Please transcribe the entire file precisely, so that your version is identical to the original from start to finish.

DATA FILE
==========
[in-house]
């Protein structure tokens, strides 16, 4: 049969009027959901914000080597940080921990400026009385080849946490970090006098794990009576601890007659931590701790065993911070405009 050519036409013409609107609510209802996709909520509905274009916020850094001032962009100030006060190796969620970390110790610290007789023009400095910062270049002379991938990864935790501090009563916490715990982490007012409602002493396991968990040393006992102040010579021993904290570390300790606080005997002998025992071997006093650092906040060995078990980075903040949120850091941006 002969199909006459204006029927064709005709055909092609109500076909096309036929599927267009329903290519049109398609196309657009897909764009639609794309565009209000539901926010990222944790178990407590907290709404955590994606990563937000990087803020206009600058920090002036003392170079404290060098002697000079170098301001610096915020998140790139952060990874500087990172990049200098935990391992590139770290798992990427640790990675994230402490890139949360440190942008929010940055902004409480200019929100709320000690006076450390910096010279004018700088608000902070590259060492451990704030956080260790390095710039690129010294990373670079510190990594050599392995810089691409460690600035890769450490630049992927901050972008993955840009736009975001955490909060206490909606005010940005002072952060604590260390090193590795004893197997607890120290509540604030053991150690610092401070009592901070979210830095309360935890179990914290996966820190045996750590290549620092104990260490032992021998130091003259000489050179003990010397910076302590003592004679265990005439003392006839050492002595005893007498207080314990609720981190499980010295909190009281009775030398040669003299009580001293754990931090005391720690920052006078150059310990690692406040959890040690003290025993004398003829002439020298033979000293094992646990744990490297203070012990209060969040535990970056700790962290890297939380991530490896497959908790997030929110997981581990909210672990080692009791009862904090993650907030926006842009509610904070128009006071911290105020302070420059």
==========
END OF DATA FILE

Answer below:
[in-house]
């Protein structure tokens, strides 16, 4: 049969009027959901914000080597940080921990400026009385080849946490970090006098794990009576601890007659931590701790065993911070405009 050519036409013409609107609510209802996709909520509905274009916020850094001032962009100030006060190796969620970390110790610290007789023009400095910062270049002379991938990864935790501090009563916490715990982490007012409602002493396991968990040393006992102040010579021993904290570390300790606080005997002998025992071997006093650092906040060995078990980075903040949120850091941006 002969199909006459204006029927064709005709055909092609109500076909096309036929599927267009329903290519049109398609196309657009897909764009639609794309565009209000539901926010990222944790178990407590907290709404955590994606990563937000990087803020206009600058920090002036003392170079404290060098002697000079170098301001610096915020998140790139952060990874500087990172990049200098935990391992590139770290798992990427640790990675994230402490890139949360440190942008929010940055902004409480200019929100709320000690006076450390910096010279004018700088608000902070590259060492451990704030956080260790390095710039690129010294990373670079510190990594050599392995810089691409460690600035890769450490630049992927901050972008993955840009736009975001955490909060206490909606005010940005002072952060604590260390090193590795004893197997607890120290509540604030053991150690610092401070009592901070979210830095309360935890179990914290996966820190045996750590290549620092104990260490032992021998130091003259000489050179003990010397910076302590003592004679265990005439003392006839050492002595005893007498207080314990609720981190499980010295909190009281009775030398040669003299009580001293754990931090005391720690920052006078150059310990690692406040959890040690003290025993004398003829002439020298033979000293094992646990744990490297203070012990209060969040535990970056700790962290890297939380991530490896497959908790997030929110997981581990909210672990080692009791009862904090993650907030926006842009509610904070128009006071911290105020302070420059």